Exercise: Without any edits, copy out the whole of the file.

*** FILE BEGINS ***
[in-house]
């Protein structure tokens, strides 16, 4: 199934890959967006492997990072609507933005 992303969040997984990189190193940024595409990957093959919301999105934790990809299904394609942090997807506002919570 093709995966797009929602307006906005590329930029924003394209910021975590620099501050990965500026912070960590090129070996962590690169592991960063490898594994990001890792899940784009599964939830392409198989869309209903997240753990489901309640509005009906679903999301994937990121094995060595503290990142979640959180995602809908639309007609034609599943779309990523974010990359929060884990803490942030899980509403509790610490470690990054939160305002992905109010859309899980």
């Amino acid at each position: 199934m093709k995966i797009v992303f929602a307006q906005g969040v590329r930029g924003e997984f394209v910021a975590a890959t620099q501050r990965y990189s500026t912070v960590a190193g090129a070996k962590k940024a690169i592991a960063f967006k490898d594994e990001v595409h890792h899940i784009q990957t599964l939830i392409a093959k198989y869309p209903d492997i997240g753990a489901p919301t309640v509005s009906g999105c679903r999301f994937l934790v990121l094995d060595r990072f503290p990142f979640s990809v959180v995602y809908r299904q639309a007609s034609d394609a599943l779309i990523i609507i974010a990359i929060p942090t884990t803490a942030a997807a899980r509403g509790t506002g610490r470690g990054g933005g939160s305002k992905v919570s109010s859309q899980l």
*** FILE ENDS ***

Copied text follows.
[in-house]
């Protein structure tokens, strides 16, 4: 199934890959967006492997990072609507933005 992303969040997984990189190193940024595409990957093959919301999105934790990809299904394609942090997807506002919570 093709995966797009929602307006906005590329930029924003394209910021975590620099501050990965500026912070960590090129070996962590690169592991960063490898594994990001890792899940784009599964939830392409198989869309209903997240753990489901309640509005009906679903999301994937990121094995060595503290990142979640959180995602809908639309007609034609599943779309990523974010990359929060884990803490942030899980509403509790610490470690990054939160305002992905109010859309899980």
């Amino acid at each position: 199934m093709k995966i797009v992303f929602a307006q906005g969040v590329r930029g924003e997984f394209v910021a975590a890959t620099q501050r990965y990189s500026t912070v960590a190193g090129a070996k962590k940024a690169i592991a960063f967006k490898d594994e990001v595409h890792h899940i784009q990957t599964l939830i392409a093959k198989y869309p209903d492997i997240g753990a489901p919301t309640v509005s009906g999105c679903r999301f994937l934790v990121l094995d060595r990072f503290p990142f979640s990809v959180v995602y809908r299904q639309a007609s034609d394609a599943l779309i990523i609507i974010a990359i929060p942090t884990t803490a942030a997807a899980r509403g509790t506002g610490r470690g990054g933005g939160s305002k992905v919570s109010s859309q899980l």